It's through this suggestion that Anduin gets to know "Aunt" Jaina and "Uncle" Magni Bronzebeard better, spending time both in Theramore and Ironforge. Jaina serves an important role in the novel as Anduin's surrogate mother; Anduin is an uncommonly well-behaved and mature kid, but he's still a kid with no mother and only half a father. Through tutelage from both, he discovers a side of himself that he always knew existed, far removed from the warrior his father wished he would become. And it may be that side of him that keeps his father from making a huge mistake.
The theme of father and child is present in another part of the Alliance story focusing on Magni Bronzebeard as he desperately tries to determine what's causing the elemental upheaval that threatens his people. Throughout this process, we learn the nature of his relationship with his estranged daughter Moira, and some shocking events, both elemental and political, occur that threaten to destabilize one of the oldest pillars of the Alliance.
What's interesting about this book is its focus. As stated previously, Golden deals almost exclusively with existing lore characters, which is a wonderful departure from books like Stormrage and the War of the Ancients trilogy. But for a book that acts as a prequel to Cataclysm, there's little (if any) discussion of Deathwing or of the goblins and worgen. Even races like the blood elves, Forsaken and draenei have little to no face time with readers. The book deals mainly with orcs, tauren, humans and dwarves. Those who were expecting some exposition regarding other races might walk away disappointed, but not for lack of information on the aforementioned races.
The Shattering thrives in much the same way Rise of the Horde did -- on its characters, not its plot. That's not to say that the plot isn't well-crafted or interesting, but the nature of the novel as necessary, not ancillary, material to fill in gaps between Wrath and Cataclysm means that it follows a particular structure. Despite that, or possibly because of it, the book moves very quickly, making it an incredibly brisk read. There are plenty of action sequences amidst the dialogue and intrigue, so those who, like Garrosh, would rather bust heads than drink tea and chat will appreciate the book too.
Avid players will appreciate appearances by minor NPCs they've met in the game, and small details in descriptions of action, environments and spells will keep sticklers happy as well. You're right, Anduin, that is what dropping a totem sounds like.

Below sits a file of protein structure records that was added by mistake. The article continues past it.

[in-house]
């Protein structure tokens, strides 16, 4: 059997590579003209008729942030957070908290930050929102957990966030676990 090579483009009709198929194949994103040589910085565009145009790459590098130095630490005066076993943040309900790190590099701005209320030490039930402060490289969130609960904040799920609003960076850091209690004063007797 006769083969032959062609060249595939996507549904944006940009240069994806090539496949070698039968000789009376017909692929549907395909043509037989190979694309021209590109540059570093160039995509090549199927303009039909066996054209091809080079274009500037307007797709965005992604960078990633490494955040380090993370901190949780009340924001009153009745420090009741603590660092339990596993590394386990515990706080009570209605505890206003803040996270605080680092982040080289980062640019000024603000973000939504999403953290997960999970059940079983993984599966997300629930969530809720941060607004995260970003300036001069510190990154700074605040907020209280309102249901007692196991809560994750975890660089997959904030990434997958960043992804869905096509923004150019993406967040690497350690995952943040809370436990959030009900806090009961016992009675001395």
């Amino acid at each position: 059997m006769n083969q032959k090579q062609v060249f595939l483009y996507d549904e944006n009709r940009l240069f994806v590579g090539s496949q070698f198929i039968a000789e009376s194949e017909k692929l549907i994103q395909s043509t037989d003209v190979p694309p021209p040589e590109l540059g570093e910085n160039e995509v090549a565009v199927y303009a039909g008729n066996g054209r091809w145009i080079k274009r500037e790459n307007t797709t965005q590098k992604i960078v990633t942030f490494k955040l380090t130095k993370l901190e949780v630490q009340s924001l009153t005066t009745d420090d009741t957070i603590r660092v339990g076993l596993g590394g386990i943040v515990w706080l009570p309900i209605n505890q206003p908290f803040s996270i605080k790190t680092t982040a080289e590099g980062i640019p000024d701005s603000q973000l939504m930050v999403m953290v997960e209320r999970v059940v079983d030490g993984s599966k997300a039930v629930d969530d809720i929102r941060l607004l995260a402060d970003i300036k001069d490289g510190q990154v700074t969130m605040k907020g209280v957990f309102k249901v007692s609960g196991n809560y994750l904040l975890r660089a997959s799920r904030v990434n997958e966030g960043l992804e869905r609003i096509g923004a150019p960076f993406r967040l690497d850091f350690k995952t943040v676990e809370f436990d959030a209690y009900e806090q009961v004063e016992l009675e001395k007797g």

My only real complaint with The Shattering, and it's a very minor one, has to do with the dialogue. Understand: I don't mean that the dialogue is bad in anyway. Characters are treated with all due reverence, and the dialogue is rarely cheesy or ham-fisted and never out of character, as it could be in previous novels. In fact, the dialogue tends to do a great job bringing out sides of characters we haven't seen before -- Cairne's angry side, for example.
Rather, it's small things that caught my eye; for example, characters' full names (and titles) are repeated a lot in speech, and I'm unsure if this is to make sure that readers new to Warcraft lore will be able to follow the multitude of characters or whether this is actually how people address each other on Azeroth. I'm willing to give Golden the benefit of the doubt on this one.
All told, The Shattering is one of the finest, if not the finest, Warcraft novel to date. Those hoping to bridge the gap between Wrath and Cataclysm will need it, and those stinging from the poorly-received Stormrage will appreciate the heart and soul that Golden, a WoW player herself, has given their favorite heroes and antagonists.
Verdict: Any Warcraft fan would be remiss not to read this book, both for its respectful treatment of the Warcraft universe and for its wealth of lore information.
World of Warcraft: Cataclysm will destroy Azeroth as we know it; nothing will be the same! In WoW Insider's Guide to Cataclysm, you can find out everything you need to know about WoW's third expansion (available Dec. 7, 2010), from brand new races to revamped quests and zones. Visit our Cataclysm news category for the most recent posts having to do with the Cataclysm expansion.